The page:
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Two Koreas war risks

13 June 2019 Alison Evans

South Korea's Ministry of Unification on 13 June 2019 said that North Korea has again cancelled a weekly top-level meeting between counterparts at the two Koreas' liaison office established in September 2018. The ministry confirmed that there have been no top-level meetings since 28 February 2019, when the second summit between US President Donald Trump and North Korean Supreme Leader Kim Jong-un ended early and without an agreement. This announcement followed Trump saying on 11 June that he had received a letter from Kim and followed South Korean President Moon Jae-in saying on 12 June that he hoped to meet Kim before Trump visits South Korea around the G20 summit on 28-29 June in Japan.

Significance

These cancellations support IHS Markit's assessment that North Korea's preferred method of negotiation at present is leadership-level summits. Following his first summit with Russian President Vladimir Putin in April, Kim is likely seeking additional summits with Chinese President Xi Jinping and Trump.

Communication through South Korean channels, including a summit with Moon, would indicate that North Korea's leadership feels little progress is being made through backchannels with the US. The leadership is most likely attempting to coerce the Trump administration to abandon its all-or-nothing stance on "denuclearization" in exchange for sanctions relief. However, IHS Markit continues to assess that the Trump administration is likely to adhere to its negotiating position at least until late 2019.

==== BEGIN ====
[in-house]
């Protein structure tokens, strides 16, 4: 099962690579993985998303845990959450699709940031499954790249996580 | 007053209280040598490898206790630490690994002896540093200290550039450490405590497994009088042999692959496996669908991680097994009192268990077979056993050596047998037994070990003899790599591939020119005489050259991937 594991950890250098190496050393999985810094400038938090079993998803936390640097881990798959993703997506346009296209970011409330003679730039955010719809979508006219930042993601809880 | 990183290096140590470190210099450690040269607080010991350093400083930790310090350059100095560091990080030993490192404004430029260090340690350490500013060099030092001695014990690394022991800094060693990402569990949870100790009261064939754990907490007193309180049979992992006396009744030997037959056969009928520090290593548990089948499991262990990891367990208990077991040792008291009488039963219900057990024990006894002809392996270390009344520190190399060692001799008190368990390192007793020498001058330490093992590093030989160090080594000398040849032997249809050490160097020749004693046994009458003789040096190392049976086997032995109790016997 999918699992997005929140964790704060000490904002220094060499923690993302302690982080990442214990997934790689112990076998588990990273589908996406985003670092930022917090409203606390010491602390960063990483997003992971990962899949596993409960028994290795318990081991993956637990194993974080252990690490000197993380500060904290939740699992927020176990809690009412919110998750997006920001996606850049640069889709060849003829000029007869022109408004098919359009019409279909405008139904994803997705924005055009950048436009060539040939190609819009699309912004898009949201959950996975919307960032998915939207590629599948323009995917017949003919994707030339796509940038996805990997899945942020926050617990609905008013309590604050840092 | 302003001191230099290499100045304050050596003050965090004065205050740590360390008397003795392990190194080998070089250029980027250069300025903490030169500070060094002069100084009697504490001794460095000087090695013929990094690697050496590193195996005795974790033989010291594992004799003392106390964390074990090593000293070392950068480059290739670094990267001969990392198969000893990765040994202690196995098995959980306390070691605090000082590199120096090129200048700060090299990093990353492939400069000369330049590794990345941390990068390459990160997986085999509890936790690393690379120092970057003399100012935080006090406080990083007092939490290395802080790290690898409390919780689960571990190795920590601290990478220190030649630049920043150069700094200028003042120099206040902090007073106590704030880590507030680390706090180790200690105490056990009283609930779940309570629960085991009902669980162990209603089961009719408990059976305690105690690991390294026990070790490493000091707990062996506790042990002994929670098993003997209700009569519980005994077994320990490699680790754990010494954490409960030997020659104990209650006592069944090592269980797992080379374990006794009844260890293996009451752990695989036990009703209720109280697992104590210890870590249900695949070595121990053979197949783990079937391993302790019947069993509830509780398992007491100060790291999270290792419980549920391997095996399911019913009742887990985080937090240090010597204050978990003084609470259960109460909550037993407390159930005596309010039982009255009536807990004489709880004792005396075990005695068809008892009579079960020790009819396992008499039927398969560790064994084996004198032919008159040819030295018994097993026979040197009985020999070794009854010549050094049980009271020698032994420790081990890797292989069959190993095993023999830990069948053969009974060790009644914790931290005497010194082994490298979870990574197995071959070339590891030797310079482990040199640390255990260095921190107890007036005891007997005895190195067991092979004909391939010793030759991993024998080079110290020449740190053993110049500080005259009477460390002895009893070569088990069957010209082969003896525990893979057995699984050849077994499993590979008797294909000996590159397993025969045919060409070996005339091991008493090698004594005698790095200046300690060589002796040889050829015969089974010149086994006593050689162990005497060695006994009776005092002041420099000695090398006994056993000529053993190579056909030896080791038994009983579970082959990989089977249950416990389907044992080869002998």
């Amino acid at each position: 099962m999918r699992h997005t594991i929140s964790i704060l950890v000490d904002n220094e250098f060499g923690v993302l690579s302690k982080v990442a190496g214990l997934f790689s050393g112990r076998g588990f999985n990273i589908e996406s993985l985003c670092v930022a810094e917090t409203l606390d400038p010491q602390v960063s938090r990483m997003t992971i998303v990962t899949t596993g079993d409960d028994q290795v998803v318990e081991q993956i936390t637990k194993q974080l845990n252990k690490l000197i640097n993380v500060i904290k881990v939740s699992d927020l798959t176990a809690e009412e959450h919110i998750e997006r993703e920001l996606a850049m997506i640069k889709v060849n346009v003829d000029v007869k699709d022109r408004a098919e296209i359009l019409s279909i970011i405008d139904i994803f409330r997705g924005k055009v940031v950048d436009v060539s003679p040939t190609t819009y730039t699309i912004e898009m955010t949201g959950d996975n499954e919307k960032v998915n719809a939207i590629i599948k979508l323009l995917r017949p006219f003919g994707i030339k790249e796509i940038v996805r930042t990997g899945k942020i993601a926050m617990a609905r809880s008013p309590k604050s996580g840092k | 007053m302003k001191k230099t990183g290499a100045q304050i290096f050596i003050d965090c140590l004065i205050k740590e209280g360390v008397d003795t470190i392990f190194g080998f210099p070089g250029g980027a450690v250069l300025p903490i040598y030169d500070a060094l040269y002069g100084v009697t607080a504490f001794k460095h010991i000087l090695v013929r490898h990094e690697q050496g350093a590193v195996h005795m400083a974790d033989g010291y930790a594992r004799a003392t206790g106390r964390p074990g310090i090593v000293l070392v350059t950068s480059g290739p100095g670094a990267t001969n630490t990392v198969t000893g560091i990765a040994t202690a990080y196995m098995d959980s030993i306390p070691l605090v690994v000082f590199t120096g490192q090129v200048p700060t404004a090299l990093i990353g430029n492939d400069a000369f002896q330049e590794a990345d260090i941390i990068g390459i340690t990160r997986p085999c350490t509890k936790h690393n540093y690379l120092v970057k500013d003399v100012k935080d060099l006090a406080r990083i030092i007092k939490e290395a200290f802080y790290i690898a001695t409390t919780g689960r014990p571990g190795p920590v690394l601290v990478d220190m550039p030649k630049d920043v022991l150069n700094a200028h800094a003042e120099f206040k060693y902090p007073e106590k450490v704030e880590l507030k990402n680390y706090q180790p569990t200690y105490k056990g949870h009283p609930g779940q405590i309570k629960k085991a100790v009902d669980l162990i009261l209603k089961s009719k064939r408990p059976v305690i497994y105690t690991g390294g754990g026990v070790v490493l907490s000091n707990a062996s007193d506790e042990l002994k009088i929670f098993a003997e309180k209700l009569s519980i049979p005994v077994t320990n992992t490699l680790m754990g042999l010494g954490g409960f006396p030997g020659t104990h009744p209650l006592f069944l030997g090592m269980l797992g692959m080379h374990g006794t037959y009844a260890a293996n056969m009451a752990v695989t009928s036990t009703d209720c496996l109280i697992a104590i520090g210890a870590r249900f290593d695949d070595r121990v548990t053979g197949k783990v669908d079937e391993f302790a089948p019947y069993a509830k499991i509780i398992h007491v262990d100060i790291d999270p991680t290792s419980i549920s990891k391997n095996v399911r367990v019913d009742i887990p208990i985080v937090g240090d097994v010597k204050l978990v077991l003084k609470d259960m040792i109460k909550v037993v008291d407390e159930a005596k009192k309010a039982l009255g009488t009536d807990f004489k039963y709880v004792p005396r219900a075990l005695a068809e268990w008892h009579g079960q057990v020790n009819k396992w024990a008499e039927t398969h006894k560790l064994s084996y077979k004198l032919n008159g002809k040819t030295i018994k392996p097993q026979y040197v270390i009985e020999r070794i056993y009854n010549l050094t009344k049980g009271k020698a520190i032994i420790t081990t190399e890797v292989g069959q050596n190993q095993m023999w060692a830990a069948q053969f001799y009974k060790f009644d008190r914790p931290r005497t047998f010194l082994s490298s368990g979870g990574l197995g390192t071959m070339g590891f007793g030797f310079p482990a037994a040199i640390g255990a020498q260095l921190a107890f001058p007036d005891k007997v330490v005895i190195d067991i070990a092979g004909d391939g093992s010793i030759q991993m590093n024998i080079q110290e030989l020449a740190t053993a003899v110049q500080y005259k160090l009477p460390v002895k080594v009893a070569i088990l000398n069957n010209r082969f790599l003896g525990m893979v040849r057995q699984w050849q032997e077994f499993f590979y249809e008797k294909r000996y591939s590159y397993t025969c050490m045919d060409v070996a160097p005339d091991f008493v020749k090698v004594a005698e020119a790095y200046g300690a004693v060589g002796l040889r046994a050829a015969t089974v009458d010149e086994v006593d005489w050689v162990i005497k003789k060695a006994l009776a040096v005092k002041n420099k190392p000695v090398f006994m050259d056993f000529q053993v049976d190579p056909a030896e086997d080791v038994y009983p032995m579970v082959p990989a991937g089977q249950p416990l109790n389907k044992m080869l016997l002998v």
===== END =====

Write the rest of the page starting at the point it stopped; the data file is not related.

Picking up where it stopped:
Even if Moon succeeds in securing a fourth summit with Kim, this is unlikely to result in a concrete agreement beyond humanitarian assistance (the 3 May UN World Food Program report identifying 40% of North Korea's population as "food insecure"). This increases the likelihood of further weapons demonstrations by North Korea, including of capabilities up to an intercontinental ballistic missile launch probable in late 2019 or early 2020, and military action by the US such as large-scale exercises, as well as raises the associated risks of miscalculation and escalation towards limited conflict.

Posted 13 June 2019 by Alison Evans, Senior Research Analyst – Country Risk, IHS Markit

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